Autism and Disrupted Sleep

Sleep is an essential yet underrated aspect of human functioning. It is just as important as good nutrition, exercise, and staying hydrated. Sleep is a time of intense neurological activity-a crucial period of memory consolidation, brain and neurochemical cleansing, and cognitive maintenance. Sleep affects our mental health just as profoundly as it does our physical health. Sleep deprivation has been found to have a strong association with almost every mental health condition, including Autism.

A recent report from the advocacy group Autism Speaks examined how and why the neurodevelopmental disorder is linked to disrupted sleep. The report states that over fifty percent of children with Autism have one or more chronic sleep problems. These sleep difficulties include problems initiating sleep, frequent awakening during the night and early rising. Sleep difficulties in Autism go hand in hand with daytime behavioral problems, including repetitive behaviors, communication problems, attention problems, irritability and aggression. Sleep deprivation takes a great toll on one’s cognitive performance, memory capacity, emotional regulation, self-regulation and social competence-all areas that are impacted in individuals with Autism. Sleep problems can also complicate efforts at intervention. If an individual with Autism is chronically sleep deprived, the opportunity for memory consolidation of therapy techniques is limited. Fortunately, neurologists and Autism sleep specialists are working to develop parent-education programs to teach autism-specific sleep guidelines. The benefits of such programs for children include decreased daytime anxiety, inattention and challenging behaviors. Parents also reported reduced family stress and improved quality of life.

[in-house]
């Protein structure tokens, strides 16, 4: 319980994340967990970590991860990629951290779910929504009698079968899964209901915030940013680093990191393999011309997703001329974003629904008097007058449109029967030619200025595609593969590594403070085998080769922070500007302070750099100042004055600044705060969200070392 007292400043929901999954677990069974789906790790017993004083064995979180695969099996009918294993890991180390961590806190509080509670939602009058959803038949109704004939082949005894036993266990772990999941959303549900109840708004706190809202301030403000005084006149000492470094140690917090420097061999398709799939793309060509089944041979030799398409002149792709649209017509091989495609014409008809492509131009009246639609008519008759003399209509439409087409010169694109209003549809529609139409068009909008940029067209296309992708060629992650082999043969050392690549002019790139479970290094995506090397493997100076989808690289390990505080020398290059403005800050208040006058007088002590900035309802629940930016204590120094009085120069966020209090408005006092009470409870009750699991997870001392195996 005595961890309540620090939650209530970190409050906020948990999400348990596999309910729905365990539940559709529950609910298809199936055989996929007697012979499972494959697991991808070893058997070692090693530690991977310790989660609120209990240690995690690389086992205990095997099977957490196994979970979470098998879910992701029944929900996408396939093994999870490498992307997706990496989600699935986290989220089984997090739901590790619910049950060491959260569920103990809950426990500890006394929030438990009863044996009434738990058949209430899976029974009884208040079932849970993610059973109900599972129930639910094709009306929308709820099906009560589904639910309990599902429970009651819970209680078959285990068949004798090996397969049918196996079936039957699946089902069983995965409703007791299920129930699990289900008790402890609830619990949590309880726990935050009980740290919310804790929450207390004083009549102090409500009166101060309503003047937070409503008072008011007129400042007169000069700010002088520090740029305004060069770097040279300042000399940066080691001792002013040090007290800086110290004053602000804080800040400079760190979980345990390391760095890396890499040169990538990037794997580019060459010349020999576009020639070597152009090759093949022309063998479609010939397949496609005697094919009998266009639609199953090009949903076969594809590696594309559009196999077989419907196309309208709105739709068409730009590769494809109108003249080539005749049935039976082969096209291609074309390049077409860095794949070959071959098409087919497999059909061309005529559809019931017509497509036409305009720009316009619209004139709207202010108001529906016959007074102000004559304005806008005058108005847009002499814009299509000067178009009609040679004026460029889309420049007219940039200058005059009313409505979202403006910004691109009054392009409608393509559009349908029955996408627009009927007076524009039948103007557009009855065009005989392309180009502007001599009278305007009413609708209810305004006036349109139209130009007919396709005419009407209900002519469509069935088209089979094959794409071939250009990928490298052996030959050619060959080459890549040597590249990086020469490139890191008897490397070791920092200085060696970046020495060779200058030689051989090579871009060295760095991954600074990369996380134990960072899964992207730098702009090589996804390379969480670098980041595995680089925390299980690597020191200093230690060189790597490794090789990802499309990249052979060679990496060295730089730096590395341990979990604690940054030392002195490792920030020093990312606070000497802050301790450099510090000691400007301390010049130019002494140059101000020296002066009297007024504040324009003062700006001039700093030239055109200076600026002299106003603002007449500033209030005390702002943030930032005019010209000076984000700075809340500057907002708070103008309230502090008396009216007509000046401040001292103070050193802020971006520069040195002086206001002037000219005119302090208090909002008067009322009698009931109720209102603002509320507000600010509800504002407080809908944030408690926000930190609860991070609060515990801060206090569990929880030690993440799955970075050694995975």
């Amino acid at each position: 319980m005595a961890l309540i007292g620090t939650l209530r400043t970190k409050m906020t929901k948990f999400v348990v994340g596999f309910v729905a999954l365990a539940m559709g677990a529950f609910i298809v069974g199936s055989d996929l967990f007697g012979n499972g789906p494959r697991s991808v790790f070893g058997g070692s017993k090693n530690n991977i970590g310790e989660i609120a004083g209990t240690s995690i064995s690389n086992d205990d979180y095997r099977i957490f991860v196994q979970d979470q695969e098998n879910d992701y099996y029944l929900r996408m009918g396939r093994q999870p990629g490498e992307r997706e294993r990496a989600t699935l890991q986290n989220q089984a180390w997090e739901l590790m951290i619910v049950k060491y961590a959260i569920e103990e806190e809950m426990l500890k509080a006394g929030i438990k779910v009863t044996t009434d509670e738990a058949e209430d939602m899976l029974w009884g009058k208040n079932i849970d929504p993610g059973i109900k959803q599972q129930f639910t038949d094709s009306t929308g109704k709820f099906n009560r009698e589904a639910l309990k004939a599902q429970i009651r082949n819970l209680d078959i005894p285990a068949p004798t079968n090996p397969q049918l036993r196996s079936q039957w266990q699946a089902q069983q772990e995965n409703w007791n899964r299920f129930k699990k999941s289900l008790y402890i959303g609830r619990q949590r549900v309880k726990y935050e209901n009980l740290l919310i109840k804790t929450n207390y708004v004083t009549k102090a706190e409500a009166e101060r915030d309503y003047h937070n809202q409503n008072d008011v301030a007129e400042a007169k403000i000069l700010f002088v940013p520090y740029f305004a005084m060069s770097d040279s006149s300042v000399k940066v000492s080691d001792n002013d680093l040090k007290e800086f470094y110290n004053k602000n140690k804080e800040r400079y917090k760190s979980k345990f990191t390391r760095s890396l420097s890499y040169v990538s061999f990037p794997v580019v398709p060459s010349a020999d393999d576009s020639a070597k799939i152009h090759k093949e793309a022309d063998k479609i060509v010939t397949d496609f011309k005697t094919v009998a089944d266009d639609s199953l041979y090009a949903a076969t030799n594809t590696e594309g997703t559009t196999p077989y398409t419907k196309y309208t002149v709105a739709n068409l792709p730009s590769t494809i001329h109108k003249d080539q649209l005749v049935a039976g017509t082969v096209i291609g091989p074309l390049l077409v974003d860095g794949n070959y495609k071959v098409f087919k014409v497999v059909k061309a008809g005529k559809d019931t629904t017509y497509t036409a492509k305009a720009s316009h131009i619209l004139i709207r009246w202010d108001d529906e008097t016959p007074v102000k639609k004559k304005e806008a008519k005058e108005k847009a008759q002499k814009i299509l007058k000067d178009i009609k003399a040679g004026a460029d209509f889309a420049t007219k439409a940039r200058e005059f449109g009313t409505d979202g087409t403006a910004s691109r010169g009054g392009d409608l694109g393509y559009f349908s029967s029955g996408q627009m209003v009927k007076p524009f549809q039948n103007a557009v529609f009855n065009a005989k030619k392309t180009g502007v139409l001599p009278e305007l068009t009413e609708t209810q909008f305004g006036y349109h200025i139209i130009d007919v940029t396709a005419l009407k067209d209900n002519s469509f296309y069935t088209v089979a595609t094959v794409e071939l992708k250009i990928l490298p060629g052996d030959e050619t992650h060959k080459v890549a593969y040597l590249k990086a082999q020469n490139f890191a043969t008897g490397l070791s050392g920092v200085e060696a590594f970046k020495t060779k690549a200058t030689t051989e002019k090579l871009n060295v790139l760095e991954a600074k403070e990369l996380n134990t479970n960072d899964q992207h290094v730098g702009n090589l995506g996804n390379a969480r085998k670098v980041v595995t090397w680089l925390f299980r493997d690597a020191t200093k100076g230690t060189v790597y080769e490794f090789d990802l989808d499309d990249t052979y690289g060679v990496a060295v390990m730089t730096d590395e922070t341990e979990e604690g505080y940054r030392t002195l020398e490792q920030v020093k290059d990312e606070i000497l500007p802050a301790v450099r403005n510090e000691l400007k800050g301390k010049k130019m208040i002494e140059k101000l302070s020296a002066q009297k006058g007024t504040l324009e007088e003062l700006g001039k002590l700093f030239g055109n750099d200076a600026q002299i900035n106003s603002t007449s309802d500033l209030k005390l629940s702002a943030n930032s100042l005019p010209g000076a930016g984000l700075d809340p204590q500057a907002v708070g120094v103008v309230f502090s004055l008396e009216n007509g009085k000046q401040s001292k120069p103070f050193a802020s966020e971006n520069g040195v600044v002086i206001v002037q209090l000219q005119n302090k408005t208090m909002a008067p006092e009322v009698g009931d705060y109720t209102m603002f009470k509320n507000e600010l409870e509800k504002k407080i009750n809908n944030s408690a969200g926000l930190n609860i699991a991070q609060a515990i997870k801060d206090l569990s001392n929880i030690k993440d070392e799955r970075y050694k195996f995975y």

For more information on sleep programs for individuals with Autism, the reader is encouraged to visit the Autism Speaks website.